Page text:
Aiki insights: learning an instrument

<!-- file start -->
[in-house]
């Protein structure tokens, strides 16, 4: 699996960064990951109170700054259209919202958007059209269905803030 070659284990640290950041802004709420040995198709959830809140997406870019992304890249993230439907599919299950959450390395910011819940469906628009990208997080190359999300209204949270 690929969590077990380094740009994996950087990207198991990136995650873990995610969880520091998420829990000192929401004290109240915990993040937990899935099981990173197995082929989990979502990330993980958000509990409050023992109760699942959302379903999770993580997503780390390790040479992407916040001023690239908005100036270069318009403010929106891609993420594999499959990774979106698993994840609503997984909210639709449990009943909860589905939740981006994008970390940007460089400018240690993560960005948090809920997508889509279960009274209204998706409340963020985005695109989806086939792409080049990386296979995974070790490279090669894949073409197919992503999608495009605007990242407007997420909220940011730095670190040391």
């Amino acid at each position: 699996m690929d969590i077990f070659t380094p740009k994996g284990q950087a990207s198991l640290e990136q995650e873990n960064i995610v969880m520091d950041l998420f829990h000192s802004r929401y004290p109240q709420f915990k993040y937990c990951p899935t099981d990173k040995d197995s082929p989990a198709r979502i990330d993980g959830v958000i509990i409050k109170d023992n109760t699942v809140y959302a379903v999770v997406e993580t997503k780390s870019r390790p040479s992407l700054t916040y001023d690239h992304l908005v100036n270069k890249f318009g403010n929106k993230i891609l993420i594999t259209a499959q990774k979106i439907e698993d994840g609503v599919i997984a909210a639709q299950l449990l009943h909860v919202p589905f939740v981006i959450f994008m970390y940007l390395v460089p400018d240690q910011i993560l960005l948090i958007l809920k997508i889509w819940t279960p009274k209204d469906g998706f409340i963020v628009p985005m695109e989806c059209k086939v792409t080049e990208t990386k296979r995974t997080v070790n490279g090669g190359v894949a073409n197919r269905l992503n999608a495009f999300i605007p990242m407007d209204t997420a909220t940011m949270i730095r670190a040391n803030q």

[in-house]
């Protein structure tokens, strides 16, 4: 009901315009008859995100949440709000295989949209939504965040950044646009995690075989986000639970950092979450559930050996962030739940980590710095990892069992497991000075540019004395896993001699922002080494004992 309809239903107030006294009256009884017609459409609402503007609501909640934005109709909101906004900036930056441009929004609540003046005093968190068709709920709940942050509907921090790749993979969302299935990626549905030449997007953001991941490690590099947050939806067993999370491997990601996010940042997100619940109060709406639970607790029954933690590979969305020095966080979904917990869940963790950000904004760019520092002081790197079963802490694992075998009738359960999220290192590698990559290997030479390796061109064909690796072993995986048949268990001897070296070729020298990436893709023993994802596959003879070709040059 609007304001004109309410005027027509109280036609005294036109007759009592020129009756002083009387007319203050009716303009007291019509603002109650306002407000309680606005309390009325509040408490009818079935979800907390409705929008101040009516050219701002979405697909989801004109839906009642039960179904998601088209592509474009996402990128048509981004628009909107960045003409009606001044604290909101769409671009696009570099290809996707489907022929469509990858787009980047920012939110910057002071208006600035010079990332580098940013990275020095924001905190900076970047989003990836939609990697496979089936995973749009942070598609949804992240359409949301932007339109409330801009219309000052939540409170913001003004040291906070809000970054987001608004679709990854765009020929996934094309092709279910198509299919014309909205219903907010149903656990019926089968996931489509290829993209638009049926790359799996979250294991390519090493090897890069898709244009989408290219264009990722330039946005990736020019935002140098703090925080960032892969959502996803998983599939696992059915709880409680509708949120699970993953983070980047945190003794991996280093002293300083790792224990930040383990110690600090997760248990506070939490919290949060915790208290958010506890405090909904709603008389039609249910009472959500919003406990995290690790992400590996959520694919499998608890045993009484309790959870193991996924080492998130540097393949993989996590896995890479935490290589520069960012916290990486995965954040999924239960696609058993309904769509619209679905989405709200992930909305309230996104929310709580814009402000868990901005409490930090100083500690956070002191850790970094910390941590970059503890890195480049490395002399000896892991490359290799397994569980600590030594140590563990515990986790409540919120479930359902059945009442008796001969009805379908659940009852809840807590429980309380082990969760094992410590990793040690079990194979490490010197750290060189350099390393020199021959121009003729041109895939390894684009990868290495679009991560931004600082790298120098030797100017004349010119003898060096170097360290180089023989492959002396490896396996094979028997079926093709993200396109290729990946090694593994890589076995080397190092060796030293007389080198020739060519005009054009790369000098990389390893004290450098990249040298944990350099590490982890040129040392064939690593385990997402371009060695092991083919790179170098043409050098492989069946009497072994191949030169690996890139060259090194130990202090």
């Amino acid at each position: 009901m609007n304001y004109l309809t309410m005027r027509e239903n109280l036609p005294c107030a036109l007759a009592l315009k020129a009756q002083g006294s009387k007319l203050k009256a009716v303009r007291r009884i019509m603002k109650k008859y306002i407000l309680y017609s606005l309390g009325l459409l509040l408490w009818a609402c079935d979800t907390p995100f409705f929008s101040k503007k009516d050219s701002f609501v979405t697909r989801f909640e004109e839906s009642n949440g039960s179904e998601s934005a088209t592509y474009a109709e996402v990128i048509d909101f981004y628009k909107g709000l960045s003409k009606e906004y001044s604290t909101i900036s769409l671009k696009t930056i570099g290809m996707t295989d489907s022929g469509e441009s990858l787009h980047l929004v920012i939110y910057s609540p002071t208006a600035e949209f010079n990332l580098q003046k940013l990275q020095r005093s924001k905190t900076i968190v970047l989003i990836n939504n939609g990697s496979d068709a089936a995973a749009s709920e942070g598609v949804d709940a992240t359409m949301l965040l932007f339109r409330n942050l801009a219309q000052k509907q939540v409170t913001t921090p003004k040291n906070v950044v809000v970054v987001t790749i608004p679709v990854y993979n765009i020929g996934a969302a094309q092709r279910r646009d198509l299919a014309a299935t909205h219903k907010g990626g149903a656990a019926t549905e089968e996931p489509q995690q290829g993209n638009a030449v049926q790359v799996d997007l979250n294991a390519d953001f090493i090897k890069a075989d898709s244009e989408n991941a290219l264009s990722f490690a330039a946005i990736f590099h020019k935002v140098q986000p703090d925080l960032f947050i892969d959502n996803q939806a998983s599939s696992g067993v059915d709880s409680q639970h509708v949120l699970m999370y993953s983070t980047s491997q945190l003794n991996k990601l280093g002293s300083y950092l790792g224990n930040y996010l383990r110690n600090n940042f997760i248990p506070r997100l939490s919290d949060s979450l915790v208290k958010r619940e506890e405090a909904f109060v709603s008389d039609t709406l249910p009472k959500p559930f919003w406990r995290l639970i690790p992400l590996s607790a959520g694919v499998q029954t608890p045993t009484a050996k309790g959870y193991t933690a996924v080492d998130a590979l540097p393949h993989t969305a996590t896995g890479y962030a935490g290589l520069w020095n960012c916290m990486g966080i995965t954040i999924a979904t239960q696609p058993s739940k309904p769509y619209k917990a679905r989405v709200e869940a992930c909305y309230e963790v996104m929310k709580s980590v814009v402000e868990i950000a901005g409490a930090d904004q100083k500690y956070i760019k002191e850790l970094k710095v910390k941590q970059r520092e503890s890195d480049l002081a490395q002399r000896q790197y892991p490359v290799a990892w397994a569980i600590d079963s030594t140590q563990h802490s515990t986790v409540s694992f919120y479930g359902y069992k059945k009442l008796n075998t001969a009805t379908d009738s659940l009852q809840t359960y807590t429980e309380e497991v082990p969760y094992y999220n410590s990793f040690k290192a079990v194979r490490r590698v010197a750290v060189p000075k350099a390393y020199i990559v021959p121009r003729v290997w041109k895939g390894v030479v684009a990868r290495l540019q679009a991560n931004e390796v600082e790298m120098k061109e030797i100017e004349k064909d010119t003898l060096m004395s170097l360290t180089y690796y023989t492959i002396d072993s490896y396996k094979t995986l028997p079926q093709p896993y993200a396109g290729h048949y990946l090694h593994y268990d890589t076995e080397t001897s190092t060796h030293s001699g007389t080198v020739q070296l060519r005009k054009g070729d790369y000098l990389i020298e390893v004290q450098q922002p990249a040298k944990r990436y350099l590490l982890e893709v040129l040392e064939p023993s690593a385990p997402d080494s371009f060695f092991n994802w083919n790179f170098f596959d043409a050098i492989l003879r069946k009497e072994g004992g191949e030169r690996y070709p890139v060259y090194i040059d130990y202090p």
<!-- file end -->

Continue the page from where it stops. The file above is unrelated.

I’ve enjoyed learning aikidō for over 25 years so far. It’s a fascinating art, filled with intellectual and experiential joy. I continue to be intrigued by the subtle nuances, the quest for perfection and the creative space afforded by taninzūgake (free practice with one or more training partners). Lately I’ve returned to the violin, which I played as a younger man. As I reawaken old motor skills it’s fascinating to reflect on how I used to learn (a top-down pedagogy based on imitation) and consider how I might continue to learn going forward, based on the similar challenges of skill acquisition in music and martial arts. The practice of aikidō is grounded in kata (form). The kihon (basics) in solo and paired exercises are designed to develop capability toward the spontaneity of free expression of aiki with multiple attackers. I’m reminded of the principles of shu, ha and ri: learn the form, break the form, transcend the form. Like aikidō, violin is wonderfully complex, requiring the combination of techniques of the left hand on the fingerboard, bowing with the right hand to produce tone, timing, coordination and “groove” or “feel” to eventually produce music. There are numerous exercises for each aspect, with plenty of complexity. Scales are the kihon upon which great technique is built. Then come the technical exercises and finally the pieces to learn and master. While violin competitions (cf. “The Devil Went Down to Georgia”) seldom lead to actual physical conflict, there are nevertheless strong parallels with aikidō. Technique alone makes neither good martial arts nor good music. We need to free ourselves (at least a little bit) from rigid technique and experience the flow of the moment, especially if we aspire to improvisation. And we need to start practising improvisational skills sooner rather than later. These days I find myself playing music through several genres and lately have been learning the fine art of the luthier: my teacher is none other than David Brown, coincidently one of my most influential aikidō teachers as well. In another parallel the last aikidō grade I received was 6-dan and my last violin exam was grade 6 through Trinity College of music — the universe is a funny place. Fiddler Dan Violins and Workshop is my new home dojo. Come visit some time!